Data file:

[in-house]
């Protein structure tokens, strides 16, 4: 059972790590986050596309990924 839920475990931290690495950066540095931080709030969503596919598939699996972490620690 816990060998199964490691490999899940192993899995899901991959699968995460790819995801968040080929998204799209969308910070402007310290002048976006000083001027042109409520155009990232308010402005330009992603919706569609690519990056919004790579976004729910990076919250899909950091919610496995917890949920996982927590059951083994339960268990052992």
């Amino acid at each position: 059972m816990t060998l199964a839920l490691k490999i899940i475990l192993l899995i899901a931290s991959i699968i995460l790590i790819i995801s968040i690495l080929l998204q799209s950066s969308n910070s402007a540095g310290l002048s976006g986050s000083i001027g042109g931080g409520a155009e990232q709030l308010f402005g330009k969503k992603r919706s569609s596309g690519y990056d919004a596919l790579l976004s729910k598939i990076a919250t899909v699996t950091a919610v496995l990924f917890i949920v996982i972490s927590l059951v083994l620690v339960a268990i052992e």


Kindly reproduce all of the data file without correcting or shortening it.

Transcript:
[in-house]
């Protein structure tokens, strides 16, 4: 059972790590986050596309990924 839920475990931290690495950066540095931080709030969503596919598939699996972490620690 816990060998199964490691490999899940192993899995899901991959699968995460790819995801968040080929998204799209969308910070402007310290002048976006000083001027042109409520155009990232308010402005330009992603919706569609690519990056919004790579976004729910990076919250899909950091919610496995917890949920996982927590059951083994339960268990052992």
């Amino acid at each position: 059972m816990t060998l199964a839920l490691k490999i899940i475990l192993l899995i899901a931290s991959i699968i995460l790590i790819i995801s968040i690495l080929l998204q799209s950066s969308n910070s402007a540095g310290l002048s976006g986050s000083i001027g042109g931080g409520a155009e990232q709030l308010f402005g330009k969503k992603r919706s569609s596309g690519y990056d919004a596919l790579l976004s729910k598939i990076a919250t899909v699996t950091a919610v496995l990924f917890i949920v996982i972490s927590l059951v083994l620690v339960a268990i052992e």